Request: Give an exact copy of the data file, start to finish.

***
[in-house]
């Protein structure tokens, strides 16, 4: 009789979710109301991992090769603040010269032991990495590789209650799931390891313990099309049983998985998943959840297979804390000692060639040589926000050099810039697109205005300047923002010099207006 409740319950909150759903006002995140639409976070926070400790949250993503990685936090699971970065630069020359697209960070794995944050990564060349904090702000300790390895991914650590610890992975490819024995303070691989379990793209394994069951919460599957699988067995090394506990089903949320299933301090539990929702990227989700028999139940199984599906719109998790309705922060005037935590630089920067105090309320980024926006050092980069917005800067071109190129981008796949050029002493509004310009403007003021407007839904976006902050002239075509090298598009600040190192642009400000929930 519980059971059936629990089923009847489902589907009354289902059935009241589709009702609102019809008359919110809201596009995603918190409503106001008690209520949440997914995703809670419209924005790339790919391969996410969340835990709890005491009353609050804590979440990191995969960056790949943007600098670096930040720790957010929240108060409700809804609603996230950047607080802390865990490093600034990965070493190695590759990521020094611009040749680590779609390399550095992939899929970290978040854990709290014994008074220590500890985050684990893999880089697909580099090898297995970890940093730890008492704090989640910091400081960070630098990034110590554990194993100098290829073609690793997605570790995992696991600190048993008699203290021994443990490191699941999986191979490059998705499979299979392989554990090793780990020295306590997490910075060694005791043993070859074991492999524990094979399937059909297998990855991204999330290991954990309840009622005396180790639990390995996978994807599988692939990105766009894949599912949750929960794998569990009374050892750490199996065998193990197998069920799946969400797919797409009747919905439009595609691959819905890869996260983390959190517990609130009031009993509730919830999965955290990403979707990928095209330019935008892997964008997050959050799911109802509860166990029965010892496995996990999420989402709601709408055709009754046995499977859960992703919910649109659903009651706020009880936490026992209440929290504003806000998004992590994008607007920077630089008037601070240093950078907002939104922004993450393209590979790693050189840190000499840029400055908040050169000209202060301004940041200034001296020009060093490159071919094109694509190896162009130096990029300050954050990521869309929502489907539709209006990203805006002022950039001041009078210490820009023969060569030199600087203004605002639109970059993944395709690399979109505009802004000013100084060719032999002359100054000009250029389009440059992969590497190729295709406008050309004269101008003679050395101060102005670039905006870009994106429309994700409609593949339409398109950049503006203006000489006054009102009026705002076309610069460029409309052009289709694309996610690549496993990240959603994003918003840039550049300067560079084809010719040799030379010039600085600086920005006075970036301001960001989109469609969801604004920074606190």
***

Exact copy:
[in-house]
């Protein structure tokens, strides 16, 4: 009789979710109301991992090769603040010269032991990495590789209650799931390891313990099309049983998985998943959840297979804390000692060639040589926000050099810039697109205005300047923002010099207006 409740319950909150759903006002995140639409976070926070400790949250993503990685936090699971970065630069020359697209960070794995944050990564060349904090702000300790390895991914650590610890992975490819024995303070691989379990793209394994069951919460599957699988067995090394506990089903949320299933301090539990929702990227989700028999139940199984599906719109998790309705922060005037935590630089920067105090309320980024926006050092980069917005800067071109190129981008796949050029002493509004310009403007003021407007839904976006902050002239075509090298598009600040190192642009400000929930 519980059971059936629990089923009847489902589907009354289902059935009241589709009702609102019809008359919110809201596009995603918190409503106001008690209520949440997914995703809670419209924005790339790919391969996410969340835990709890005491009353609050804590979440990191995969960056790949943007600098670096930040720790957010929240108060409700809804609603996230950047607080802390865990490093600034990965070493190695590759990521020094611009040749680590779609390399550095992939899929970290978040854990709290014994008074220590500890985050684990893999880089697909580099090898297995970890940093730890008492704090989640910091400081960070630098990034110590554990194993100098290829073609690793997605570790995992696991600190048993008699203290021994443990490191699941999986191979490059998705499979299979392989554990090793780990020295306590997490910075060694005791043993070859074991492999524990094979399937059909297998990855991204999330290991954990309840009622005396180790639990390995996978994807599988692939990105766009894949599912949750929960794998569990009374050892750490199996065998193990197998069920799946969400797919797409009747919905439009595609691959819905890869996260983390959190517990609130009031009993509730919830999965955290990403979707990928095209330019935008892997964008997050959050799911109802509860166990029965010892496995996990999420989402709601709408055709009754046995499977859960992703919910649109659903009651706020009880936490026992209440929290504003806000998004992590994008607007920077630089008037601070240093950078907002939104922004993450393209590979790693050189840190000499840029400055908040050169000209202060301004940041200034001296020009060093490159071919094109694509190896162009130096990029300050954050990521869309929502489907539709209006990203805006002022950039001041009078210490820009023969060569030199600087203004605002639109970059993944395709690399979109505009802004000013100084060719032999002359100054000009250029389009440059992969590497190729295709406008050309004269101008003679050395101060102005670039905006870009994106429309994700409609593949339409398109950049503006203006000489006054009102009026705002076309610069460029409309052009289709694309996610690549496993990240959603994003918003840039550049300067560079084809010719040799030379010039600085600086920005006075970036301001960001989109469609969801604004920074606190």